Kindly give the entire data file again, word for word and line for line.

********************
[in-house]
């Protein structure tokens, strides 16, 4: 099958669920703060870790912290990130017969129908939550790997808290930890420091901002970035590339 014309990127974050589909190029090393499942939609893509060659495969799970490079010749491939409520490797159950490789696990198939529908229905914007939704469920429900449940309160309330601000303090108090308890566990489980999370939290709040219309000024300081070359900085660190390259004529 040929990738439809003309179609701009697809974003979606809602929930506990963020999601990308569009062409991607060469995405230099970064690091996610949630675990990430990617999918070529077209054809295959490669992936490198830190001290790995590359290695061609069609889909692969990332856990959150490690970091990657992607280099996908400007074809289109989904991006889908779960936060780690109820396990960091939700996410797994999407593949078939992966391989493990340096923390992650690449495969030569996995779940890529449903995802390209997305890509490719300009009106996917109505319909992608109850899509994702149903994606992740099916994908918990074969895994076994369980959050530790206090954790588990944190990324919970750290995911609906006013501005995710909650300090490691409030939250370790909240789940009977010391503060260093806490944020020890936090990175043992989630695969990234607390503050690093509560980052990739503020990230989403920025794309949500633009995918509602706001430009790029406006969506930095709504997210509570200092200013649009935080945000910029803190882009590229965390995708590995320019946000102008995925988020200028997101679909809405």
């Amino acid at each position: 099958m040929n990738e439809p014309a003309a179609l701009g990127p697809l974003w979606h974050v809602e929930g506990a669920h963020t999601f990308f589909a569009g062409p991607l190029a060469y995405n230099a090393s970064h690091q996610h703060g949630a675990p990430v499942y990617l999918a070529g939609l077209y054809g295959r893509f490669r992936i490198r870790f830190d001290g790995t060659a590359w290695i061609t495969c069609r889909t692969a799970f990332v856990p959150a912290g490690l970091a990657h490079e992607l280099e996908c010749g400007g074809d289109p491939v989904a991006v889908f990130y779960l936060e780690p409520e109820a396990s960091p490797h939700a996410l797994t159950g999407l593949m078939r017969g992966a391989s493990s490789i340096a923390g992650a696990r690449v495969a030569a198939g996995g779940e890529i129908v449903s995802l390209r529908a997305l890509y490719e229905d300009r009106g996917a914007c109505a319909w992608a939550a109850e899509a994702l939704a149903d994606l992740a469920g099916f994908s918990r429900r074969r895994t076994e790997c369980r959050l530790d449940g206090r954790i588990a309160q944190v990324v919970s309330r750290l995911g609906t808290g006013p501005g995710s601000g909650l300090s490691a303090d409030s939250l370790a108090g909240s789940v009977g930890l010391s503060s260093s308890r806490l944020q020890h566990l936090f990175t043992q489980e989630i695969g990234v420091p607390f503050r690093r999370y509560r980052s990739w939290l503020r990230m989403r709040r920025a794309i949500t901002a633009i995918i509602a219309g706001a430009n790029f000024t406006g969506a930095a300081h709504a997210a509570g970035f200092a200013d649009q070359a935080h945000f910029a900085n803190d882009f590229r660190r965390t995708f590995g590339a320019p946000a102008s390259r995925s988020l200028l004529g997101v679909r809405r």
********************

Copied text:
[in-house]
């Protein structure tokens, strides 16, 4: 099958669920703060870790912290990130017969129908939550790997808290930890420091901002970035590339 014309990127974050589909190029090393499942939609893509060659495969799970490079010749491939409520490797159950490789696990198939529908229905914007939704469920429900449940309160309330601000303090108090308890566990489980999370939290709040219309000024300081070359900085660190390259004529 040929990738439809003309179609701009697809974003979606809602929930506990963020999601990308569009062409991607060469995405230099970064690091996610949630675990990430990617999918070529077209054809295959490669992936490198830190001290790995590359290695061609069609889909692969990332856990959150490690970091990657992607280099996908400007074809289109989904991006889908779960936060780690109820396990960091939700996410797994999407593949078939992966391989493990340096923390992650690449495969030569996995779940890529449903995802390209997305890509490719300009009106996917109505319909992608109850899509994702149903994606992740099916994908918990074969895994076994369980959050530790206090954790588990944190990324919970750290995911609906006013501005995710909650300090490691409030939250370790909240789940009977010391503060260093806490944020020890936090990175043992989630695969990234607390503050690093509560980052990739503020990230989403920025794309949500633009995918509602706001430009790029406006969506930095709504997210509570200092200013649009935080945000910029803190882009590229965390995708590995320019946000102008995925988020200028997101679909809405």
């Amino acid at each position: 099958m040929n990738e439809p014309a003309a179609l701009g990127p697809l974003w979606h974050v809602e929930g506990a669920h963020t999601f990308f589909a569009g062409p991607l190029a060469y995405n230099a090393s970064h690091q996610h703060g949630a675990p990430v499942y990617l999918a070529g939609l077209y054809g295959r893509f490669r992936i490198r870790f830190d001290g790995t060659a590359w290695i061609t495969c069609r889909t692969a799970f990332v856990p959150a912290g490690l970091a990657h490079e992607l280099e996908c010749g400007g074809d289109p491939v989904a991006v889908f990130y779960l936060e780690p409520e109820a396990s960091p490797h939700a996410l797994t159950g999407l593949m078939r017969g992966a391989s493990s490789i340096a923390g992650a696990r690449v495969a030569a198939g996995g779940e890529i129908v449903s995802l390209r529908a997305l890509y490719e229905d300009r009106g996917a914007c109505a319909w992608a939550a109850e899509a994702l939704a149903d994606l992740a469920g099916f994908s918990r429900r074969r895994t076994e790997c369980r959050l530790d449940g206090r954790i588990a309160q944190v990324v919970s309330r750290l995911g609906t808290g006013p501005g995710s601000g909650l300090s490691a303090d409030s939250l370790a108090g909240s789940v009977g930890l010391s503060s260093s308890r806490l944020q020890h566990l936090f990175t043992q489980e989630i695969g990234v420091p607390f503050r690093r999370y509560r980052s990739w939290l503020r990230m989403r709040r920025a794309i949500t901002a633009i995918i509602a219309g706001a430009n790029f000024t406006g969506a930095a300081h709504a997210a509570g970035f200092a200013d649009q070359a935080h945000f910029a900085n803190d882009f590229r660190r965390t995708f590995g590339a320019p946000a102008s390259r995925s988020l200028l004529g997101v679909r809405r």